The Santander student account was voted by students in 2011 as having poor customer service.
Free Railcard (existing customers)
4. NatWest / RBS
The Natwest and RBS accounts are extremely similar in offering a guaranteed £1,500 overdraft by year 3 as well as a free railcard, but now only to existing customers.
The Natwest student bank account offers an overdraft up to £1,500 over the three years and a possible £2,000 for 1 year after leaving university.
It is a tiered structure in which you will get a 0% overdraft limit of £500 in the first term, £750 in the second and £1,000 in the third. After this you are guaranteed to get around £1,250 in the second year and £1,500 in the third year.
To get the full overdraft you must deposit £750 every 6 months (your student loan).
Can you still get the Natwest student railcard?
Unfortunately, as of 2012, the NatWest and RBS bank accounts no longer offer the free 16-25 railcard to new customers. If you are a current customer you must have had an account with them from before 15th April 2012.
NatWest customers get a 4 year 16-25 railcard and RBS customers get a 3 year railcard plus 4 week bus pass (check their websites for more details).
Watch out for…
If you go over your overdraft limit then you will have to pay a pricey £6 daily fee.
New customers can no longer get the 16-25 railcard with this student bank account, hence its 4th position this year.
£3,000 ‘up-to’ overdraft
The HSBC account is actually very similar to the Halifax student account this year, and just making it onto our top 5 list for 2012/13.
There is an overdraft of up to £3,000 in your third year but once again you must apply for it on a case by case basis. The only amount you are guaranteed is the £500 overdraft you receive when opening your account.
A key benefit of the HSBC student account is that it pays 2% in interest for any money you have in the account up to £1,000 in your first year.
Watch out for…
It is very hard to get the maximum overdraft of £3,000 (again, check your credit score) and only £500 is guaranteed. You will have to contact HSBC in order to increase your overdraft.
Student bank account comparison table
Take a look below at all of the accounts on offer along with the key facts and figures.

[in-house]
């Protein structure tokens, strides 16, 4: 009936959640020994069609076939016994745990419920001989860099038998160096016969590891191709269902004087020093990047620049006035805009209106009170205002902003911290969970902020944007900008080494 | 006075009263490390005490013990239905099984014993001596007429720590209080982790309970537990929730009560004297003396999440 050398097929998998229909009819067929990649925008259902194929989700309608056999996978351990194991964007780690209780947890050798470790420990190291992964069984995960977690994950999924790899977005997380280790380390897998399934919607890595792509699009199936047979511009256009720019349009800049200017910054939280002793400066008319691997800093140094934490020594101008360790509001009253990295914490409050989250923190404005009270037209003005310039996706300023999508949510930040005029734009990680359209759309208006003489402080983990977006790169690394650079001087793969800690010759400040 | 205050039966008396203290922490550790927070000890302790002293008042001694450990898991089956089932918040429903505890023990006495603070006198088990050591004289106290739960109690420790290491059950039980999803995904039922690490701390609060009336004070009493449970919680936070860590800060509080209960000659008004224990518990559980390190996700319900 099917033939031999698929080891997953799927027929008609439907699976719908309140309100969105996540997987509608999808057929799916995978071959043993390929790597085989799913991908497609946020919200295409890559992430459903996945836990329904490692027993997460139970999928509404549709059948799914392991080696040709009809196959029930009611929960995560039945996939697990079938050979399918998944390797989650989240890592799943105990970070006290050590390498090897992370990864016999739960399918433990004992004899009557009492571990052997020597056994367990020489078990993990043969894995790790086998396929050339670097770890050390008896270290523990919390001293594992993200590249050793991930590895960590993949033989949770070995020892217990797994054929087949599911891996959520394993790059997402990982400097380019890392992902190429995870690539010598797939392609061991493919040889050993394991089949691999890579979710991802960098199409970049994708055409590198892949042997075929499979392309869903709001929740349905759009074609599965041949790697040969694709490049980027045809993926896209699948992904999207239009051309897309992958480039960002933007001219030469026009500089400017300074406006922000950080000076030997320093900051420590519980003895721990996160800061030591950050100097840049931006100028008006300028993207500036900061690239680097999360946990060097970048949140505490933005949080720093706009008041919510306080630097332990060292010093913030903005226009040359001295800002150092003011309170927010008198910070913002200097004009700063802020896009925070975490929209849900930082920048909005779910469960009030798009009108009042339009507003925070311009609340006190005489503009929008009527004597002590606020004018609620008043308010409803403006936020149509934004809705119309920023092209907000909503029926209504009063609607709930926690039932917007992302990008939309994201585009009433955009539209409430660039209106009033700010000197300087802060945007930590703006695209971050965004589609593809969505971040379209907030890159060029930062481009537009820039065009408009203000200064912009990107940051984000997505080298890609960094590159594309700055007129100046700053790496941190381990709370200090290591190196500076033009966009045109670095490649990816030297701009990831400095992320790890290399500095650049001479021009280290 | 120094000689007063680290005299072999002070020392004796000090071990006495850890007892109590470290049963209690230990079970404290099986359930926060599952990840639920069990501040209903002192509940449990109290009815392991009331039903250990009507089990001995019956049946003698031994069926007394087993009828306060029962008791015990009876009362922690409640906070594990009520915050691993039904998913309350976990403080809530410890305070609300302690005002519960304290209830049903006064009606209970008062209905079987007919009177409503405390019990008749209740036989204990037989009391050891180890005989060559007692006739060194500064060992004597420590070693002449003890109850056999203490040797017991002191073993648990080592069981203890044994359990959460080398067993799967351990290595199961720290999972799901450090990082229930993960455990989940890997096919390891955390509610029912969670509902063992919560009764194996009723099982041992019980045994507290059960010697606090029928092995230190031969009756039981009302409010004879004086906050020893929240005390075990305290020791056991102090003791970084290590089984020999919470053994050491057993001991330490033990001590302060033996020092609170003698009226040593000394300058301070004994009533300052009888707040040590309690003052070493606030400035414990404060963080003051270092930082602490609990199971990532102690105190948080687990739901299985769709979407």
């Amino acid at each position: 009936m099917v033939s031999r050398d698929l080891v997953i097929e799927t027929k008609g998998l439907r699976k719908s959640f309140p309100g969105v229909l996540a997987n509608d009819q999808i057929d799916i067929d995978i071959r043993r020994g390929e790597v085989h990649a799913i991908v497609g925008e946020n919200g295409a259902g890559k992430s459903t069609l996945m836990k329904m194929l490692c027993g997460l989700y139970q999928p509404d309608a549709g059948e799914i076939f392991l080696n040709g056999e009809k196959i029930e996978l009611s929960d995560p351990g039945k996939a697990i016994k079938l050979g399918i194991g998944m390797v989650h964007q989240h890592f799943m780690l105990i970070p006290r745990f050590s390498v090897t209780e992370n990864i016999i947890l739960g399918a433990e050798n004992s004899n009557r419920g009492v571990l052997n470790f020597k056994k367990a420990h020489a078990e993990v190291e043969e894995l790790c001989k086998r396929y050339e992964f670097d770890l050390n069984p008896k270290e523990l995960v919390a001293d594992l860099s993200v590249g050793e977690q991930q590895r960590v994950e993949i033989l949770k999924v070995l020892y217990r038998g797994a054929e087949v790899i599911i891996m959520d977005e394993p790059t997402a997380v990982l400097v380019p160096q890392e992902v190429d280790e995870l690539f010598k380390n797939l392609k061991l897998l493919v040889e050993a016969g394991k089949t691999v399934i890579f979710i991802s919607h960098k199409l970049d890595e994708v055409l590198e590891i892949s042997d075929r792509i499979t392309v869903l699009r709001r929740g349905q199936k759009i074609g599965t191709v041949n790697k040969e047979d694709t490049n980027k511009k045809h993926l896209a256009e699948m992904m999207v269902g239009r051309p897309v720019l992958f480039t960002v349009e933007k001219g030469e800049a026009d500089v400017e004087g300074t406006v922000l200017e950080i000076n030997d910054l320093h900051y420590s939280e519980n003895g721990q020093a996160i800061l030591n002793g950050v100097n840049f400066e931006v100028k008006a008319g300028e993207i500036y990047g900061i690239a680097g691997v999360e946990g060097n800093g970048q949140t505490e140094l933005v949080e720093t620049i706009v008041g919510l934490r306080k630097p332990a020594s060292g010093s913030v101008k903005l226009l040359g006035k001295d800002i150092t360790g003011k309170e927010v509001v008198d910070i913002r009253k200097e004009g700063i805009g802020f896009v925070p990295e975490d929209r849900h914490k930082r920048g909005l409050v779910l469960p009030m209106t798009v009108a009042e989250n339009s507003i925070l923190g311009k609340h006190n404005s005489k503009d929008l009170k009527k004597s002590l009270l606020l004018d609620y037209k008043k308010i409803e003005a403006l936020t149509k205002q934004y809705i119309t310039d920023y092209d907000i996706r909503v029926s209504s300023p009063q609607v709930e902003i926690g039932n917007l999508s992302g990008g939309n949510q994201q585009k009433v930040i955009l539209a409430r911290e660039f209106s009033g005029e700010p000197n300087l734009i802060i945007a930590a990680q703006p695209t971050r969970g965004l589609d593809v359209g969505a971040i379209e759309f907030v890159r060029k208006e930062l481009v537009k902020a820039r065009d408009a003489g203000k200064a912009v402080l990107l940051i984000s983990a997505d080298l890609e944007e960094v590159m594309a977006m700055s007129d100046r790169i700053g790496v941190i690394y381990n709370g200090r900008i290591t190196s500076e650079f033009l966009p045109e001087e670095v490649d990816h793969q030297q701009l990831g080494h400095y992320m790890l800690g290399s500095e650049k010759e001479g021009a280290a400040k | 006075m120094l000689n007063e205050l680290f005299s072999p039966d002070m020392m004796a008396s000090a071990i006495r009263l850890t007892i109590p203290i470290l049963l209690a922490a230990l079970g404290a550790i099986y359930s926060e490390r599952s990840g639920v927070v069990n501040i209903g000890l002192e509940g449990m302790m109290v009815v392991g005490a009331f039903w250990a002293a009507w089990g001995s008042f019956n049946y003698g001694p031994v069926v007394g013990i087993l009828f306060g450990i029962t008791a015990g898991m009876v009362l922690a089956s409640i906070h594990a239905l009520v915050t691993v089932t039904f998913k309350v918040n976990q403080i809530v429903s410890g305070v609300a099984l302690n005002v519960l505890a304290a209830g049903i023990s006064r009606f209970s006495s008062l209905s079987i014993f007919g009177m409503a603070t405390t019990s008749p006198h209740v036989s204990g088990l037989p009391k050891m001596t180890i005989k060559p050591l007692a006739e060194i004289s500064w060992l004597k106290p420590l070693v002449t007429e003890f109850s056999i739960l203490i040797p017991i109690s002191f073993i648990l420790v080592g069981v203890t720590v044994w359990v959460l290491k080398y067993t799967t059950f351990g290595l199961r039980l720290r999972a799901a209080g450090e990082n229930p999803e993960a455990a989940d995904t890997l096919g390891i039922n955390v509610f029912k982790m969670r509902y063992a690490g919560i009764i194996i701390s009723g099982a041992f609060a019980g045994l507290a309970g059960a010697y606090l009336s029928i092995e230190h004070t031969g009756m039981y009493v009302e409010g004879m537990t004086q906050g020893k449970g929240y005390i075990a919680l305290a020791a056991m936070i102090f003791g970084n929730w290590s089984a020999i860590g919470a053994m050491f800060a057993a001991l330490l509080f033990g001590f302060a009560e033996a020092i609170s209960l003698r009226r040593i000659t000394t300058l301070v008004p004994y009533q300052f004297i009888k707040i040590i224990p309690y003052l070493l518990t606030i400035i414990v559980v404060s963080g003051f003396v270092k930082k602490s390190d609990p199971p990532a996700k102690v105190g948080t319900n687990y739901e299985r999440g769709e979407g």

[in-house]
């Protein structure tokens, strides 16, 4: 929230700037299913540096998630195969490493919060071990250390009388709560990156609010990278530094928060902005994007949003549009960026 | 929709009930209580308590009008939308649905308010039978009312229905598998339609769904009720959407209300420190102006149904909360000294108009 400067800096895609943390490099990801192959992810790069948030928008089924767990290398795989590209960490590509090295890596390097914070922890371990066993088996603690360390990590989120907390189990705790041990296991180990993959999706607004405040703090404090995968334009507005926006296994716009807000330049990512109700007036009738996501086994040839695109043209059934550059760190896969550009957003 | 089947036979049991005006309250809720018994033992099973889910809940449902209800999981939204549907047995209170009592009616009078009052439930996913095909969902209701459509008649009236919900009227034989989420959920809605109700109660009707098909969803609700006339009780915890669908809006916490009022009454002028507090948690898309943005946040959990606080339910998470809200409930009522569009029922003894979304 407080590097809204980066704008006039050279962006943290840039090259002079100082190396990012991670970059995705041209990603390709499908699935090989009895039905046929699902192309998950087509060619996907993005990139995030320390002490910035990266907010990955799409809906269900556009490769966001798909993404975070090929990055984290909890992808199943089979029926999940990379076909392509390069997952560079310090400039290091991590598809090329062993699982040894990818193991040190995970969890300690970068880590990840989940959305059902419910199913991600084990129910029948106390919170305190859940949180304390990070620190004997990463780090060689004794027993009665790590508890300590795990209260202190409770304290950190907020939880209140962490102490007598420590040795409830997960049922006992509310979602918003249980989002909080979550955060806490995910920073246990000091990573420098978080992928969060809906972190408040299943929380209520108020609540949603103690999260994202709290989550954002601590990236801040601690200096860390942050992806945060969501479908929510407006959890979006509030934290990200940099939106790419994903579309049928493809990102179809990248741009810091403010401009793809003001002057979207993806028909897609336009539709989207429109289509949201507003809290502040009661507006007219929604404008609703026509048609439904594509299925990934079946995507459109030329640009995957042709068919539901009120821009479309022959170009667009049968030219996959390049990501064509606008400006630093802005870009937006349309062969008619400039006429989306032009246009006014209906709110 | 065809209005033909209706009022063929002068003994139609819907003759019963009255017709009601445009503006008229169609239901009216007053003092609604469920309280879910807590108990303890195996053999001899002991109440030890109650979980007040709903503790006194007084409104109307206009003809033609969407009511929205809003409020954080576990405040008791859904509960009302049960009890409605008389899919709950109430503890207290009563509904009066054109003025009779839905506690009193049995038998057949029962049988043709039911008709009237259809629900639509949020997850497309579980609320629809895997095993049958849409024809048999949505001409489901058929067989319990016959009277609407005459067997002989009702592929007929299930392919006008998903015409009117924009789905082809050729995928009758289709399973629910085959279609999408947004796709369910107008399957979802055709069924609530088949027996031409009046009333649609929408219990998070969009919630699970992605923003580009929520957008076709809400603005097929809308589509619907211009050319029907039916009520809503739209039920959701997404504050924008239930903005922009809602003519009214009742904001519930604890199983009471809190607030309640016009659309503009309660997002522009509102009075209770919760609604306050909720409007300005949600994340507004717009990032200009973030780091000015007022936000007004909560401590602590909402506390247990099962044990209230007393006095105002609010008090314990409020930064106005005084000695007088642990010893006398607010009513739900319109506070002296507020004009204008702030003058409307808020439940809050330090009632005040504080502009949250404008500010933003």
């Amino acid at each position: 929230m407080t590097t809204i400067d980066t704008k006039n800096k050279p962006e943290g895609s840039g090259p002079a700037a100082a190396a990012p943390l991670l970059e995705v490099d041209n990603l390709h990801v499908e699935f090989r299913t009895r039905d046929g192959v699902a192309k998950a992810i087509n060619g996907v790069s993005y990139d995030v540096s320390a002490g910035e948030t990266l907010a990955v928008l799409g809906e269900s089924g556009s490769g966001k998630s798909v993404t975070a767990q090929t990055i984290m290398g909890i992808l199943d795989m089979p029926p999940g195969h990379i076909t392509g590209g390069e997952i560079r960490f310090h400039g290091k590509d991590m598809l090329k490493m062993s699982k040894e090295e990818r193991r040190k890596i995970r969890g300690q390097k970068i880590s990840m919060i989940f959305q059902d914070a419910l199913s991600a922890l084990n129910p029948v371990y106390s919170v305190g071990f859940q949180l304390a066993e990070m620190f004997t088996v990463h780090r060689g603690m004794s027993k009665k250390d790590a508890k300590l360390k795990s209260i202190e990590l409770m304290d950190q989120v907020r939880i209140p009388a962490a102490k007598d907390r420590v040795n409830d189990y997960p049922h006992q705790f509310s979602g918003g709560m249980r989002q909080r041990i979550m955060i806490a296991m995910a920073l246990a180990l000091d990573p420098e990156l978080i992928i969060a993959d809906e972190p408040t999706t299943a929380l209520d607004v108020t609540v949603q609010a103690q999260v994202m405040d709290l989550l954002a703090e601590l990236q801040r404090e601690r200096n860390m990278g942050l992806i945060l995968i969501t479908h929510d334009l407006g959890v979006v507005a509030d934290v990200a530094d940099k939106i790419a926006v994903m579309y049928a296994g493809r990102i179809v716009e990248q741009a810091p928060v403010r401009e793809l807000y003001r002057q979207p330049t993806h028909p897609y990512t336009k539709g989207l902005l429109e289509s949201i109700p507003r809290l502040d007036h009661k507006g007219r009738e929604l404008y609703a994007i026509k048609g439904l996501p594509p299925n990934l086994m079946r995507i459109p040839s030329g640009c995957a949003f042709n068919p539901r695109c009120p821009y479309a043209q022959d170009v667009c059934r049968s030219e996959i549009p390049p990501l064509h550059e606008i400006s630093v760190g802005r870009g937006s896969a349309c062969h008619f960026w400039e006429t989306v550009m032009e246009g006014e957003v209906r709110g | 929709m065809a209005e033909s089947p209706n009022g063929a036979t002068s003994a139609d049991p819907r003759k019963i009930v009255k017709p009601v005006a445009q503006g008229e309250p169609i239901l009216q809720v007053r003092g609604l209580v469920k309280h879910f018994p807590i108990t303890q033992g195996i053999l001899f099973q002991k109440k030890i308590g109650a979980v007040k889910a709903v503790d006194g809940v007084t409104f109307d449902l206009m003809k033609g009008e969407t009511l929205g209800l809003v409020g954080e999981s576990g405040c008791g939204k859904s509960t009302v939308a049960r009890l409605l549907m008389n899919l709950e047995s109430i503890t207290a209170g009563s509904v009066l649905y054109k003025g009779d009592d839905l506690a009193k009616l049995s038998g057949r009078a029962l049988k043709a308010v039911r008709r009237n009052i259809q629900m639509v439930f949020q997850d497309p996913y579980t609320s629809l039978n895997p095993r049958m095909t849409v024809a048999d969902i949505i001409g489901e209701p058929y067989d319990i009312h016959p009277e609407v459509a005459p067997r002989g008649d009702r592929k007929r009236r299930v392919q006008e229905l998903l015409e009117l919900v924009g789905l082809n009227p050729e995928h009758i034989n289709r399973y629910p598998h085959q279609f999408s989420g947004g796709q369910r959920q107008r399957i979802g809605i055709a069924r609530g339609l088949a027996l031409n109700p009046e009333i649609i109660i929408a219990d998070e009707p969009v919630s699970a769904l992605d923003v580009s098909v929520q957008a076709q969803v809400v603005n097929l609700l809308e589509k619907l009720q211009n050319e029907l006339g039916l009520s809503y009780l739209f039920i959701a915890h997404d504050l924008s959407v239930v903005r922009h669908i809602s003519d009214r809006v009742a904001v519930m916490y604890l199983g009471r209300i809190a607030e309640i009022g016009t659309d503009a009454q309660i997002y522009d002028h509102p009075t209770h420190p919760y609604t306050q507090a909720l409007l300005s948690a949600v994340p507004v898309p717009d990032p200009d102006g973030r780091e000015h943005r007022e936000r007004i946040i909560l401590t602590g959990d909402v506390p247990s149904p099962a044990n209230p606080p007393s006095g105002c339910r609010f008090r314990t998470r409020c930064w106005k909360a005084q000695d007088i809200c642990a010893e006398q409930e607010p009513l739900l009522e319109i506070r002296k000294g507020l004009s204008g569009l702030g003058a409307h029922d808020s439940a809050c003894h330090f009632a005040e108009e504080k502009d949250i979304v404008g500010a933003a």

|Banks||Maximum Overdraft||Max OD Guaranteed?||Freebies?||More Information|
|Royal Bank of Scotland||£1500||Free Travel Package (current customers)|
|Natwest||£1500||Free Railcard (current customers)|
|Lloyds TSB||£1500||Free NUS Extra Card|
Student Bank Account Video
Watch our very own video on how to choose a student bank account.
Banks are a key component of student finance. For an even greater list of the student bank account rankings for this year head over to our sister site studentbankaccounts.co.uk. On there you’ll find a table offering more detailed information on the 8 best student bank accounts.
Remember the top student bank accounts change each year, so make sure you’re still getting the best deal as an existing student and check back here for the best banking advice for students. To make things easier, join the newsletter to keep in the loop and also be informed of the best student deals handpicked by us every week!
Other factors to consider
- Does the student bank account come with a debit card or a cash card? You can withdraw from ATMs with both, but only pay in shops or online with a debit card.
- Can you access your student account online?
- Have a look over the bank charges.
- Branch location. A local bank can prove be worthwhile but not essential, especially on that rare day when you want or need to make a cash or cheque deposit.
- If you want help with managing your money, then look at bank account alternatives such as the account with thinkmoney. This is a budgeting account and manages all of your outgoings on your behalf, and predicts any potential problems with your finances within 3 months. There is no overdraft so you won’t be tempted to overspend and therefore face any bank charges. There is a monthly fee of £14.50 for the account.
This post will be updated annually to keep up with the current best student bank accounts. We always do our best to make sure that the research is up-to-date and correct but Terms and Conditions may change.Last updated 14th May, 2013